Four Nigerians survived 14 days in a ship’s rudder to Brazil, which has been explained by welfare volunteers as a dangerous way to travel.
This was disclosed in a report by Reuters on Tuesday afternoon after an interview with the stowaways by a volunteer agency, the report revealed that the stowaway’s journey across some 5,600 kilometres (3,500 miles) of ocean underlines from June 27, when they have rowed him up to the stern of the Liberian-flagged Ken Wave, docked in Lagos.
38-year-old Thankgod Opemipo Matthew Yeye revealed in the interview that his journey to Brazil began on June 27, when a fisherman friend rowed him up to the stern of the Liberian-flagged Ken Wave, docked in Lagos, and left him by the rudder, the report added:
“He found three men already there, waiting for the ship to depart.
“He had never met his new shipmates and feared they could toss him into the sea at any moment.
“Once the ship was moving, Friday said the four men made every effort not to be discovered by the ship’s crew, who they also worried might offer them a watery grave.
“Maybe if they catch you, they will throw you in the water,” he said, adding: “So we taught ourselves never to make noise.”
To prevent themselves from falling into the water, the men said they rigged up a net around the rudder and tied themselves to it with a rope, adding that they could see “big fish like whales and sharks” when they looked down.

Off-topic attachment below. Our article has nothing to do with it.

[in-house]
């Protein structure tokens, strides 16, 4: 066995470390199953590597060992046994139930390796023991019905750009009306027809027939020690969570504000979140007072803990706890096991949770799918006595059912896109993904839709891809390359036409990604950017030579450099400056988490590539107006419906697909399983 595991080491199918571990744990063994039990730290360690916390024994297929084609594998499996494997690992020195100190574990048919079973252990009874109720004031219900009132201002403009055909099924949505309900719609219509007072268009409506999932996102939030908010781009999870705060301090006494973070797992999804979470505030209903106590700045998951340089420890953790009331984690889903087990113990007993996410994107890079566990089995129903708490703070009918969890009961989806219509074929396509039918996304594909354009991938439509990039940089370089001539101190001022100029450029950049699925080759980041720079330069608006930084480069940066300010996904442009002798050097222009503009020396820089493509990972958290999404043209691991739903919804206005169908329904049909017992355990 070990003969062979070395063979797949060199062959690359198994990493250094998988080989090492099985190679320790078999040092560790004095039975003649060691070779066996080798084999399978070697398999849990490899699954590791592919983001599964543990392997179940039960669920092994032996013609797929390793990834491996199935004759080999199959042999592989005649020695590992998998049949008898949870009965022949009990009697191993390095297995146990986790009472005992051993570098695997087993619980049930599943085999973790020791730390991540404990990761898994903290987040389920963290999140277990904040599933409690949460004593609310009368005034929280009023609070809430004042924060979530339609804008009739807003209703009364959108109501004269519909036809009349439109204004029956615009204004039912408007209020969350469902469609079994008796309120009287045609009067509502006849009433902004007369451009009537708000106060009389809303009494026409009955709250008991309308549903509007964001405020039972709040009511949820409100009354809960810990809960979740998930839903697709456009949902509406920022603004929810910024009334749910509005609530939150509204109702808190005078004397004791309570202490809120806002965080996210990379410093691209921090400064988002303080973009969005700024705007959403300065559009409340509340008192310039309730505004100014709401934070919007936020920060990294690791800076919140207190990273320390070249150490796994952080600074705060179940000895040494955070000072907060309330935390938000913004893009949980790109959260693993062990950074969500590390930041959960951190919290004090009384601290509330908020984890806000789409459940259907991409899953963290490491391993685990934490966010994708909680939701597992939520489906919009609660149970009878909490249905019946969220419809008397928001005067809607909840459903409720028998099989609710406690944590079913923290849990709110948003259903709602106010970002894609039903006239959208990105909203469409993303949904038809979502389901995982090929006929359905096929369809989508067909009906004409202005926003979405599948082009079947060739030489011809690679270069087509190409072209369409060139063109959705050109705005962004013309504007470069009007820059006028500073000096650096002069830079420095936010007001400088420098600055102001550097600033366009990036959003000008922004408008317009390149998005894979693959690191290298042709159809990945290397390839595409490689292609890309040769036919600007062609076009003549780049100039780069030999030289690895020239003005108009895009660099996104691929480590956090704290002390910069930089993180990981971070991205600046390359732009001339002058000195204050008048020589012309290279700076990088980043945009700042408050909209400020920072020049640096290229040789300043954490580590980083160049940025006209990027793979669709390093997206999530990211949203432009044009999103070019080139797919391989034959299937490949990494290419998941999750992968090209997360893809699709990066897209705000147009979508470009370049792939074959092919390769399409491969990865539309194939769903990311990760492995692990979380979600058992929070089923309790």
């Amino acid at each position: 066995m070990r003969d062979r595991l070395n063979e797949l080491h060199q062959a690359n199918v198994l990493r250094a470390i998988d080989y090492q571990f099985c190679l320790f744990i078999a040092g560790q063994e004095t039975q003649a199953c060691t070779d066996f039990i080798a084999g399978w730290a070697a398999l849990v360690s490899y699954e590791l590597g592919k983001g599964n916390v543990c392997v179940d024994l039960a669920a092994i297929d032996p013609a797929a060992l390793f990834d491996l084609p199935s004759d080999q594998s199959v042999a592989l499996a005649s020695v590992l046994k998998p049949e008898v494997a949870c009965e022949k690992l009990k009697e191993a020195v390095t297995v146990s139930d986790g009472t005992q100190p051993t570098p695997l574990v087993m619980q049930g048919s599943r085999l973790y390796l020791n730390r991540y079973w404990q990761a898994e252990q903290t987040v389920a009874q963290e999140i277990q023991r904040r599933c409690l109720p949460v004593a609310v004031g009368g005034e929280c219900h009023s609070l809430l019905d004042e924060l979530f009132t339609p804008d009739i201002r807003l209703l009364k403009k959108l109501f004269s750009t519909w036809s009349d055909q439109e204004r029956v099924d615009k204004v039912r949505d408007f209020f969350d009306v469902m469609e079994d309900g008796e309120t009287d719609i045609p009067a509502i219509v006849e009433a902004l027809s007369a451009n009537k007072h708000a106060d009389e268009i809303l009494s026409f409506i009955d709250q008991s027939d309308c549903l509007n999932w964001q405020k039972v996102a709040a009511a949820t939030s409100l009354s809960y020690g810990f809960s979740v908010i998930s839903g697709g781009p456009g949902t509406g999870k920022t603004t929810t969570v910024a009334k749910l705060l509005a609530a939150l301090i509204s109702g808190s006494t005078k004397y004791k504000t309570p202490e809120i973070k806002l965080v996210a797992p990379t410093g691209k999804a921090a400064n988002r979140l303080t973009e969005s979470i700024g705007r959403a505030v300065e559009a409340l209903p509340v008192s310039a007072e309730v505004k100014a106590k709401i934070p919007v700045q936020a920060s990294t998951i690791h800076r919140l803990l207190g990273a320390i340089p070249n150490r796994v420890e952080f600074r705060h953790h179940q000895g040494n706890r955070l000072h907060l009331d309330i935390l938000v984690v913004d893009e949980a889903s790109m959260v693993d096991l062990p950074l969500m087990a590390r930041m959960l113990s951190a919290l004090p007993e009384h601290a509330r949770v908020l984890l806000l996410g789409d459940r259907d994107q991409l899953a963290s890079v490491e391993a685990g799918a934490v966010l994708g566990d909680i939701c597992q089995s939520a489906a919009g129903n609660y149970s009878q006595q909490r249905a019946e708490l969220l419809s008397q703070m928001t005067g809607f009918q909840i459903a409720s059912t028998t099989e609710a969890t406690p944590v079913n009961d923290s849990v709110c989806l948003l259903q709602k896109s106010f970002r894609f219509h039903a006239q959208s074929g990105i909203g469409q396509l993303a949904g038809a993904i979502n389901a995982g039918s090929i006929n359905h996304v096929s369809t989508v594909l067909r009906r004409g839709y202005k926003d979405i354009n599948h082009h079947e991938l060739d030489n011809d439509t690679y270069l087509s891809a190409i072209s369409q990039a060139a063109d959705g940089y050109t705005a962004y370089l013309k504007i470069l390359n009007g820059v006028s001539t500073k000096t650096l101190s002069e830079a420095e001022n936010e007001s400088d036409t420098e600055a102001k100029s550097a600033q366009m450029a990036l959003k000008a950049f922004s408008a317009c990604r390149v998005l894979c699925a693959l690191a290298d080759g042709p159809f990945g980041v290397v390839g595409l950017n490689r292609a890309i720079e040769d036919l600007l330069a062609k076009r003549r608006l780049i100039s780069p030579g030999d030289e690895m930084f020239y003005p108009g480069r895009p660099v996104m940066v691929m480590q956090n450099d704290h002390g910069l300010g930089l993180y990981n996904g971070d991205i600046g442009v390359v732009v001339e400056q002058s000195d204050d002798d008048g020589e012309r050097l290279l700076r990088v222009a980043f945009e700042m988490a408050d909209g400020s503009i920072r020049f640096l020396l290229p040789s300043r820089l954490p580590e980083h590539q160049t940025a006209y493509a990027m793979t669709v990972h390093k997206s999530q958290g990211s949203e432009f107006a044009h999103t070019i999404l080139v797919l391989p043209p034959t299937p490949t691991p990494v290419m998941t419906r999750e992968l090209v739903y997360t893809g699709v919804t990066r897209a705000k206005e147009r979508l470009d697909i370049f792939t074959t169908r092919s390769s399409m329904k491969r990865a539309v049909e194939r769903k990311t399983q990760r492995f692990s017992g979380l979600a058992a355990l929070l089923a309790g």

Father Paolo Parise, a priest at the Sao Paulo shelter, said he never heard a stowaway story so dangerous, citing that this is one of the few extreme case people will go to in search of a new start.
Yeye also described it as a terrible experience, the report said:
“On their tenth day at sea, the four Nigerian stowaways crossing the Atlantic in a tiny space above the rudder of a cargo ship ran out of food and drink.
“They survived another four days, according to their account, by drinking the sea water crashing just metres below them, before being rescued by Brazilian federal police in the southeastern port of Vitoria.
“It was a terrible experience for me,” Thank god Opemipo Matthew Yeye, said, in an interview at a Sao Paulo church shelter.
“On board, it is not easy. I was shaking, so scared. But I’m here.”
The report said the stowaways were relieved at being rescued, adding that they boarded the ship hoping to reach Europe and were shocked to learn they had landed on the other side of the Atlantic, in Brazil.
The report added that 2 of the men have since been returned to Nigeria upon their request, adding that Yeye and Roman Ebimene Friday, a 35-year-old applied for asylum in Brazil.
Roman Friday said he prays the government of Brazil will pity him.
Reasons for escape
Roman Friday claims he had already attempted to flee Nigeria by ship before but was arrested by authorities, Mathew Yeye also noted that they left due to economic hardship, political instability, and crime.
Yeye also claims that his peanut and palm oil farm was destroyed by floods this year, leaving him and his family homeless.
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